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Industrial Revolution Started in Britain in the mid-1700’s Two phases in US: 1. Early 1800’s 2. After Civil War Mrs. Alls
Industry and transportation fueled nationalism, western expansion, and isolationism Economic Development United States role in World Affairs
Industrial Revolution 4 The change from making things by hand to making things by machine. 4 A period of time marked by the rise of factories that used machines to produce goods. 4 Economic shift from farming to Manufacturing which meant people moved from the farms to the cities
Industries Take Root Industrial Revolution in Britain affected textile industry first. Factory system
Britain 4 British Parliament passed laws making it illegal for any machines, plans for machines, or skilled workers to leave Britain. 4 Disobeying these laws brought severe punishment.
How might your life be different if industries did not exist?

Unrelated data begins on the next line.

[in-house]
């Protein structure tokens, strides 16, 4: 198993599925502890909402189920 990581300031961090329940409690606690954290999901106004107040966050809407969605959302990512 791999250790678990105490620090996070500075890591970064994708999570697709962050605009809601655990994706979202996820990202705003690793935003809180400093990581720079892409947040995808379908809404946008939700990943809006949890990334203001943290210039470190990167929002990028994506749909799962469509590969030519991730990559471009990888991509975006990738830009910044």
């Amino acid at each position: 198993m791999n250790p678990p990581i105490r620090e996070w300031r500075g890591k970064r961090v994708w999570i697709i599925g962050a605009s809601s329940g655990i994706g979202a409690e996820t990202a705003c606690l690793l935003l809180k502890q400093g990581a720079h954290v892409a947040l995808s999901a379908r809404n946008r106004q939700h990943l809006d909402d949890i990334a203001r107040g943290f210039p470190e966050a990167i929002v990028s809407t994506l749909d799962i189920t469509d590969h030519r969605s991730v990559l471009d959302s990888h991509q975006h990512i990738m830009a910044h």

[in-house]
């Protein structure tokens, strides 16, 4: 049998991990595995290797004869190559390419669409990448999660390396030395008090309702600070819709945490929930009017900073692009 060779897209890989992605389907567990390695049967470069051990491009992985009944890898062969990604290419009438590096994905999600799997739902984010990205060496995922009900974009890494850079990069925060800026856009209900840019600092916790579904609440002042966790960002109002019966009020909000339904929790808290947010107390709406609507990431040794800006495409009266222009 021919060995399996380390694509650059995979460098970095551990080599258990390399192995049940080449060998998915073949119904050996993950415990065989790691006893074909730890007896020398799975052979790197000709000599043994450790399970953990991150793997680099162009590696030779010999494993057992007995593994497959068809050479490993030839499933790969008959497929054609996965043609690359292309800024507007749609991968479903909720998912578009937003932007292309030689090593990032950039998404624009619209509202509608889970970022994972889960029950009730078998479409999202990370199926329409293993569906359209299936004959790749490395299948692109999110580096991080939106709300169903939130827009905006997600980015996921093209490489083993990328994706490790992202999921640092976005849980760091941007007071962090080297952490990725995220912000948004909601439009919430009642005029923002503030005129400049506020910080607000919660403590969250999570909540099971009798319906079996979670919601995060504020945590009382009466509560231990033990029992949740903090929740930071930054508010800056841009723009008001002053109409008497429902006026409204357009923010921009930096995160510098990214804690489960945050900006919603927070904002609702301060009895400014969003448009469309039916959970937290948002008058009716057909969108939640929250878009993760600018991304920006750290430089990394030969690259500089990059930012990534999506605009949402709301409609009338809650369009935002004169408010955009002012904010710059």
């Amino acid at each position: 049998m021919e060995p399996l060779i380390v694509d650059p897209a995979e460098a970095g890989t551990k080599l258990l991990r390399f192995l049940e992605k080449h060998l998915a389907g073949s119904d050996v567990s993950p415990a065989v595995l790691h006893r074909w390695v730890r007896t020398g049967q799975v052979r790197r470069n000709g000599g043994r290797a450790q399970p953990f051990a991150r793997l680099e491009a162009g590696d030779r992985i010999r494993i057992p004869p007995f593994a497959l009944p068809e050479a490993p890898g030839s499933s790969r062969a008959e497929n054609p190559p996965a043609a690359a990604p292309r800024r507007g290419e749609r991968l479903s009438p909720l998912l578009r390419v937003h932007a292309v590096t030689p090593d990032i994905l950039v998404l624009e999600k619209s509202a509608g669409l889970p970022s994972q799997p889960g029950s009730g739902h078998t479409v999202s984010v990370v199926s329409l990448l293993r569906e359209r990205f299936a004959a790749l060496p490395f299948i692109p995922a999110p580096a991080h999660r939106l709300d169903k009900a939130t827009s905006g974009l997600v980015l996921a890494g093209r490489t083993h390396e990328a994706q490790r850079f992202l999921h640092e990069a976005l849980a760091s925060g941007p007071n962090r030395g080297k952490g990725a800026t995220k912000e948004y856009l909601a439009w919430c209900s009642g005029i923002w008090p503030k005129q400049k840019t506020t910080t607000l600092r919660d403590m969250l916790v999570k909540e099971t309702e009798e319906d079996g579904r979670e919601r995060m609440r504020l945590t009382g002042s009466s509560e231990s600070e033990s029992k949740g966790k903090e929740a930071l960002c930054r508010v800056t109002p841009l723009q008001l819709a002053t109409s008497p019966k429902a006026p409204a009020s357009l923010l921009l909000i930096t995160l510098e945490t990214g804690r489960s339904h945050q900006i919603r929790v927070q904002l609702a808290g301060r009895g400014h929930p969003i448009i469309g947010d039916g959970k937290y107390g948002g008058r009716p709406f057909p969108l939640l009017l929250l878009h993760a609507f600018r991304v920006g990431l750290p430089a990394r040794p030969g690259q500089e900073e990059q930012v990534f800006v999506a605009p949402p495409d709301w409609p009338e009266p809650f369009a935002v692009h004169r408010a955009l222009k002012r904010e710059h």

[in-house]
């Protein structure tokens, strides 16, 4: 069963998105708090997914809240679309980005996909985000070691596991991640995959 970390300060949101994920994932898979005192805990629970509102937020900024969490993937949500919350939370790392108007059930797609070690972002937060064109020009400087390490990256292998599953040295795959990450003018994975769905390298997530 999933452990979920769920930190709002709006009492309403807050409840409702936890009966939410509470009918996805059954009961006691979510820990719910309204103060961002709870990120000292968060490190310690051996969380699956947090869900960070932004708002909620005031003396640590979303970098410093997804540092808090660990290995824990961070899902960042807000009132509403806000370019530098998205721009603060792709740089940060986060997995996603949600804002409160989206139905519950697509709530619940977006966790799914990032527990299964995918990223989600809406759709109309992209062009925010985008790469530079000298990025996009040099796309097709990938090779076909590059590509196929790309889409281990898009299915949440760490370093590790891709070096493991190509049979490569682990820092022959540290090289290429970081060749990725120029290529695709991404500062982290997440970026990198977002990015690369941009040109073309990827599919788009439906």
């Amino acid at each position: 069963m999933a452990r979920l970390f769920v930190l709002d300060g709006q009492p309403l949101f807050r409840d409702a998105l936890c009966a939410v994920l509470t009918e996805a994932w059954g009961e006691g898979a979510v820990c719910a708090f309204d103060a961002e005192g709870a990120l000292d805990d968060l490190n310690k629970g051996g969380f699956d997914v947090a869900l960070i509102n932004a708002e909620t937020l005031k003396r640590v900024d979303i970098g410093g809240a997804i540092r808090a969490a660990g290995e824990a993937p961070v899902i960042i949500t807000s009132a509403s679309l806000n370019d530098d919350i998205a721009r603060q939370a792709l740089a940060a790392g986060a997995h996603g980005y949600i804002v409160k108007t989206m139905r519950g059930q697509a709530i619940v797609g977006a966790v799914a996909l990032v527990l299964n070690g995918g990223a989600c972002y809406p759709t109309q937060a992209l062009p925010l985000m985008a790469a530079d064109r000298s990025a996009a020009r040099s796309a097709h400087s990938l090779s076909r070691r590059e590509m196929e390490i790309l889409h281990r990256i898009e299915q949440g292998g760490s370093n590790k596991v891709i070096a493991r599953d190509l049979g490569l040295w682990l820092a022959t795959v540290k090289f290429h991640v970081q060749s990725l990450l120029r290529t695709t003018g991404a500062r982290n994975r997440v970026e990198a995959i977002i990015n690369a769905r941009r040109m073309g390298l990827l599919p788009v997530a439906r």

Revolutionary Inventions 4 James Hargreaves – spinning jenny 4 Richard Arkwright – water frame 4 Edmund Cartwright – water-powered loom for weaving cotton 4 Eli Whitney – cotton gin (cotton exports grew from 140, 000 lbs. to 1, 600, 000 lbs. ) 4 James Watt – improved the design of steam engines 4 Oliver Evans – 1 st high pressure steam engine for powering machinery.
James Hargreaves Spinning Jenny, 1765 4 Produced 8 times as much thread and yarn as the spinning wheel
Richard Arkwright’s Water Frame, 1769 4 His machine held 100 spindles of thread. It was too heavy to operate by hand so it used water power to turn it. 4 He built the 1 st English mill since it had to be near a water source.
Edmund Cartwright’s Power Loom, 1785
Patent 4 1790 – Congress passed a patent law to protect the rights of those who developed “useful and important inventions. ” 4 A patent gives an inventor the sole legal right to the invention and its profits for a certain period of time. 4 One of the first patents went to Jacob Perkins for a machine to make nails.
Eli Whitney’s Cotton Gin, 1793 http: //www. edinformatics. com/inventions_inventors/300 px-Cotton-gin. jpg
Cotton Gin 4 It cleaned up to 50 lbs of cotton a day versus 1 lb of cotton by hand. 4 Larger ones cleaned 1, 000 pounds. 4 Cotton exports grew from 40, 000 lbs. to 1. 6 million lbs. 4 1790 – England imported cotton –> 30 million lbs. a year